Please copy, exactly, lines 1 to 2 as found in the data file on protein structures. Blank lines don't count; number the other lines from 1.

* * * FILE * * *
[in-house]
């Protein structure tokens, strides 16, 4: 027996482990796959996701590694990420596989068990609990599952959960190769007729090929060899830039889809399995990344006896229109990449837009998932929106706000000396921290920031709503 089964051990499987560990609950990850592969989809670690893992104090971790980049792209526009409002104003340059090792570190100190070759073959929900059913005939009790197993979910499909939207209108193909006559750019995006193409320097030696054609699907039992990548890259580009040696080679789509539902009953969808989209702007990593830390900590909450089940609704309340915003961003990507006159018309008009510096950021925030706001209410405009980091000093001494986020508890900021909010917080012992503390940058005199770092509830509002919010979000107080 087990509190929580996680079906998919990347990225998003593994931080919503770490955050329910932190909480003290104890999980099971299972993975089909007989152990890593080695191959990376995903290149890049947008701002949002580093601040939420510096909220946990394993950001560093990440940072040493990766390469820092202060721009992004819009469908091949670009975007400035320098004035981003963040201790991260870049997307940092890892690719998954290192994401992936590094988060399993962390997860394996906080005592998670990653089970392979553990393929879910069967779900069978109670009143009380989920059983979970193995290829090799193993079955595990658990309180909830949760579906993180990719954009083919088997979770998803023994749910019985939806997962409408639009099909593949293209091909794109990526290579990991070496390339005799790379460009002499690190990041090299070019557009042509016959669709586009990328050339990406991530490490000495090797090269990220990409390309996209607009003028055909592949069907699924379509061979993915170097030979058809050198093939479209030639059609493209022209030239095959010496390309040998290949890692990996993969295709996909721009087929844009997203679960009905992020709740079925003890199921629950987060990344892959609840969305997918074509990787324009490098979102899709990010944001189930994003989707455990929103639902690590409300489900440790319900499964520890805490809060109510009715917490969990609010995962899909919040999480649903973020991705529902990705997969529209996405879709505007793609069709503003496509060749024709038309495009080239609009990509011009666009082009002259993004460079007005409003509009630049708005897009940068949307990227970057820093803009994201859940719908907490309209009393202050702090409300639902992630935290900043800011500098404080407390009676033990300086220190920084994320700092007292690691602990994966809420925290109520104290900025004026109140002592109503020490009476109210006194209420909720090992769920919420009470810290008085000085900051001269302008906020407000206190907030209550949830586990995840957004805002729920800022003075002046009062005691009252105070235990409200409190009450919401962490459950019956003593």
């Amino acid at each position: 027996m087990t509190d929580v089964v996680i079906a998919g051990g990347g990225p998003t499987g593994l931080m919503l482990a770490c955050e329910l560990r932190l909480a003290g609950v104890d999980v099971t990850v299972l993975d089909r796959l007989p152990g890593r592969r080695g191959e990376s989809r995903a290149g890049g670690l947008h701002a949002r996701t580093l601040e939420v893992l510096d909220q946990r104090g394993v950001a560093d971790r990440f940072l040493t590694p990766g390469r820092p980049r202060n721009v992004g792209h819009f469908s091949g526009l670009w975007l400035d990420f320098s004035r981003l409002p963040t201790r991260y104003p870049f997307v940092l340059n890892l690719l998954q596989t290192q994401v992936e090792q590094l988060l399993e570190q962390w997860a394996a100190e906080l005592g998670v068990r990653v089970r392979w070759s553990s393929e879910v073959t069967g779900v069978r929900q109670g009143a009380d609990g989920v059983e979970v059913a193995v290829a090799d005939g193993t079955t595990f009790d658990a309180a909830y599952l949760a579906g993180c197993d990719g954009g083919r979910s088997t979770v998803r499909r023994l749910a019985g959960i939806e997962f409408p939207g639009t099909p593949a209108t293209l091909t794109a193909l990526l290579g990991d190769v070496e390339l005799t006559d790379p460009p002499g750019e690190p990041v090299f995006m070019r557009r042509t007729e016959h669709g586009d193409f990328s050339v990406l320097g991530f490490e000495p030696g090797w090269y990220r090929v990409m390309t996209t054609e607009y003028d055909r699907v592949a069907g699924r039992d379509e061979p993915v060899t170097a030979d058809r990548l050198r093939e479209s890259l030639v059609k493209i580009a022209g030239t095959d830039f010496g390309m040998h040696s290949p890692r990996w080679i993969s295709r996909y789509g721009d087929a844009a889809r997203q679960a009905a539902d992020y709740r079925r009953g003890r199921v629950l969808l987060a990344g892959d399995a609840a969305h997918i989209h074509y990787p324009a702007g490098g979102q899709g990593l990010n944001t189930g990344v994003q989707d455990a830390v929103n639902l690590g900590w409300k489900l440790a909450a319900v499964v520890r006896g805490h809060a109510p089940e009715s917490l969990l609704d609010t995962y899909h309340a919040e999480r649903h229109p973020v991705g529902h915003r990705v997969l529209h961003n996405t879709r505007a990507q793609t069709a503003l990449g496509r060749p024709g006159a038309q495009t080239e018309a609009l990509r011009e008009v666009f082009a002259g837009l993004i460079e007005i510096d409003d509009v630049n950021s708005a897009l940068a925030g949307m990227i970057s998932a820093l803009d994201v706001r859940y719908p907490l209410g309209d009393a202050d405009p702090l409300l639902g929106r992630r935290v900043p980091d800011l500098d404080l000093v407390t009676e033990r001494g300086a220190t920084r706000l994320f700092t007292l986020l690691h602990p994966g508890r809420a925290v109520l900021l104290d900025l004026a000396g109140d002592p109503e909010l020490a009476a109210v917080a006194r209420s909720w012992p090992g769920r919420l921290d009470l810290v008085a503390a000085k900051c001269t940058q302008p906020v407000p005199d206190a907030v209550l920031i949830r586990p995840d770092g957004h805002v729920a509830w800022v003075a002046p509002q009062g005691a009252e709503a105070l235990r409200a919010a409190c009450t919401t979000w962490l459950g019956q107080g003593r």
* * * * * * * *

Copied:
[in-house]
């Protein structure tokens, strides 16, 4: 027996482990796959996701590694990420596989068990609990599952959960190769007729090929060899830039889809399995990344006896229109990449837009998932929106706000000396921290920031709503 089964051990499987560990609950990850592969989809670690893992104090971790980049792209526009409002104003340059090792570190100190070759073959929900059913005939009790197993979910499909939207209108193909006559750019995006193409320097030696054609699907039992990548890259580009040696080679789509539902009953969808989209702007990593830390900590909450089940609704309340915003961003990507006159018309008009510096950021925030706001209410405009980091000093001494986020508890900021909010917080012992503390940058005199770092509830509002919010979000107080 087990509190929580996680079906998919990347990225998003593994931080919503770490955050329910932190909480003290104890999980099971299972993975089909007989152990890593080695191959990376995903290149890049947008701002949002580093601040939420510096909220946990394993950001560093990440940072040493990766390469820092202060721009992004819009469908091949670009975007400035320098004035981003963040201790991260870049997307940092890892690719998954290192994401992936590094988060399993962390997860394996906080005592998670990653089970392979553990393929879910069967779900069978109670009143009380989920059983979970193995290829090799193993079955595990658990309180909830949760579906993180990719954009083919088997979770998803023994749910019985939806997962409408639009099909593949293209091909794109990526290579990991070496390339005799790379460009002499690190990041090299070019557009042509016959669709586009990328050339990406991530490490000495090797090269990220990409390309996209607009003028055909592949069907699924379509061979993915170097030979058809050198093939479209030639059609493209022209030239095959010496390309040998290949890692990996993969295709996909721009087929844009997203679960009905992020709740079925003890199921629950987060990344892959609840969305997918074509990787324009490098979102899709990010944001189930994003989707455990929103639902690590409300489900440790319900499964520890805490809060109510009715917490969990609010995962899909919040999480649903973020991705529902990705997969529209996405879709505007793609069709503003496509060749024709038309495009080239609009990509011009666009082009002259993004460079007005409003509009630049708005897009940068949307990227970057820093803009994201859940719908907490309209009393202050702090409300639902992630935290900043800011500098404080407390009676033990300086220190920084994320700092007292690691602990994966809420925290109520104290900025004026109140002592109503020490009476109210006194209420909720090992769920919420009470810290008085000085900051001269302008906020407000206190907030209550949830586990995840957004805002729920800022003075002046009062005691009252105070235990409200409190009450919401962490459950019956003593």